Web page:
Week 9 , Clare Gallagher 20.03.20
In week 9 I ordered and received the book ‘The second shift’ after watching Clare Gallagher , Winner of Backlight & Jelgavas Tipografija Book Award & The Guardian’s Top 15 Photography Books of 2019
The book is just over A5 size portrait orientation, and fabric bound in a light teal linen, with a half cover dust jacket, one which is the cropped image of Gallagher’s where her sink had been blocked with vegetable stew for a few days and a bug had fallen into the sink and was trapped in the food.
The first thing I am struck by is how by lighting, colour choices and a soft focus , Gallagher has managed to make this really quite disgusting , vile thing , really quite beautiful. The grey f the water in the sink sits against the tea of the blue cover beautifully and reminds me of the sea, and all the things living in it, but not, oddly in a disgusting way.
I took inspiration from this album cover (FIG 2) and dustjacket for my own album which has a 3/4 height dust jacket, and the front cover of which is an image of oska hoovering (FIG 1). I used this image as it was quite antagonistic, some people assume anyone who home educates their child must be abusing them in some way, neglecting them. Things like cleaning, cooking etc are life skills that come under the umbrella of learning, but when one physically sees a child doing those things out of context, if it is not our child, that can be dividing.
Gallagher has a similar use of light and shadow in her images as I do in mine, and I definitely see similarities in some of the ways we capture our children and our lives. She works with a large format film camera and you can really see this in the depth of the images, with their shadows, it feels like you could just climb or melt into them.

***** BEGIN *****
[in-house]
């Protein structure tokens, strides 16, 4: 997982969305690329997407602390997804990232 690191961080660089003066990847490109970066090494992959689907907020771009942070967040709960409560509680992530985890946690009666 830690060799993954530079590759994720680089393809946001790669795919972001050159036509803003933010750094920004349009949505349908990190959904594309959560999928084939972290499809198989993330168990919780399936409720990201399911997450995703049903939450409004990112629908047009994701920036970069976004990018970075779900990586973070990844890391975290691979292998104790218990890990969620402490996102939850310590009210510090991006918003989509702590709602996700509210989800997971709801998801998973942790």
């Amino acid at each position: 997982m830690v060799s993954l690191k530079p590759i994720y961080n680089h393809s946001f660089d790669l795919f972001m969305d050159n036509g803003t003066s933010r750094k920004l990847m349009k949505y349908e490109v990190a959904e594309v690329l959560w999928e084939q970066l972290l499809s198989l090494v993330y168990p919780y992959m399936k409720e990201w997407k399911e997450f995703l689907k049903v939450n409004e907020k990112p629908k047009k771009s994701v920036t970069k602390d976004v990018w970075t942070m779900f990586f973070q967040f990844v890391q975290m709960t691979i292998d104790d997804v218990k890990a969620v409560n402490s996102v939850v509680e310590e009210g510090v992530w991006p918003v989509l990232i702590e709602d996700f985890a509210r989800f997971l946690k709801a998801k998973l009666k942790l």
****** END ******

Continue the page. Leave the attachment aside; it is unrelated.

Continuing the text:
She uses lots of earthy tones through the book, wherether that is meant to remind you of dirt or not I am not sure, but it makes me feel homely, not like the images are messy or dirty.
I also really appreciate the way she has used text throughout the book, making sure it is in there, but utilising smaller pages, so they aren’t the focus, but are almost like our memories, sitting inbetween the big things that happen in our lives. Maybe a metaphor for the fact that the little things, the everyday things in the images are what is really important , that connectivity of family, with the nagging voice as text less prominent, as really, it’s just the ‘fluff’ and isn’t important, no matter what the demons in our heads tell us all about how rubbish a parent we are !
One of my favourite images is of Gallagher’s boys reading Harry Potter, she spoke about this on her guest lecture, their tangle of limbs, the closeness and bond between them, and the connection, but the tension between all the body parts in the book. It is a beautiful image.
Her images seeming to me to bring the tenderness and nostalgia of Sian Davey’s images of her daughter Alice, and combine them with the drama of Elinore Carucci’s images, and their dramatic lighting.
The write up in the guardian says “For all that, Gallagher is a quiet photographer, a creator of intimately observed details that can often approach the dreamlike” (O’hagan 17.12.2019) and this is what I am most drawn to in her images, that in amongst the craziness we know much exist in her house, there is all this quiet peacefulness, that she finds it, and focuses on it, it is like a meditation, and I love that about it. It is unapologetically beautiful.
Gallagher, Claire. The second shift. 2019. Available at https://www.claregallagher.co.uk/the-second-shift-book (Accessed 20.03.20)
O’hagan, Sean. 17.12.2019. Top 15 photography books of 2019. The guardian.Available at https://www.theguardian.com/artanddesign/2019/dec/17/top-15-photography-books-of-2019 (Accessed 26.04.2020)
fig 1, Graham. Rebecca. April 2020. Album cover
Fig 2, Gallagher claire, the second shift.
Fig 3. Gallagher, Claire. The second shift.